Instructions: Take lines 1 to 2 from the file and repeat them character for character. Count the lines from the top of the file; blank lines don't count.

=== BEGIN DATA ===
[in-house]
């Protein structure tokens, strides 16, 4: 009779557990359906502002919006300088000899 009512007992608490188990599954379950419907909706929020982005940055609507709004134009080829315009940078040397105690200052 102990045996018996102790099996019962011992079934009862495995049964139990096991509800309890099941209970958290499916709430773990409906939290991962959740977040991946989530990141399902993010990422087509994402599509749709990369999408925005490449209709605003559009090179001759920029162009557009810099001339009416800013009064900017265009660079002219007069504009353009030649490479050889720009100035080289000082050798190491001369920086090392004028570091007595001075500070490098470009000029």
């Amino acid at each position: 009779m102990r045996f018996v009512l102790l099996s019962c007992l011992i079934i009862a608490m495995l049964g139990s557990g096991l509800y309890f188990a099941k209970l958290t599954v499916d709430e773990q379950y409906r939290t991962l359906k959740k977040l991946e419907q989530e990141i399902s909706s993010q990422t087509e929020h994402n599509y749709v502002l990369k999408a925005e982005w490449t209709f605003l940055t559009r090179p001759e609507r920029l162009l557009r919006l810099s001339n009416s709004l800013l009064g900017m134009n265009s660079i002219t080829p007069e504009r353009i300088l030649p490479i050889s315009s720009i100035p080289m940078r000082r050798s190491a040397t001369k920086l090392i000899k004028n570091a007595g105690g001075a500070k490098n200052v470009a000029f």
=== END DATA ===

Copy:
[in-house]
């Protein structure tokens, strides 16, 4: 009779557990359906502002919006300088000899 009512007992608490188990599954379950419907909706929020982005940055609507709004134009080829315009940078040397105690200052 102990045996018996102790099996019962011992079934009862495995049964139990096991509800309890099941209970958290499916709430773990409906939290991962959740977040991946989530990141399902993010990422087509994402599509749709990369999408925005490449209709605003559009090179001759920029162009557009810099001339009416800013009064900017265009660079002219007069504009353009030649490479050889720009100035080289000082050798190491001369920086090392004028570091007595001075500070490098470009000029």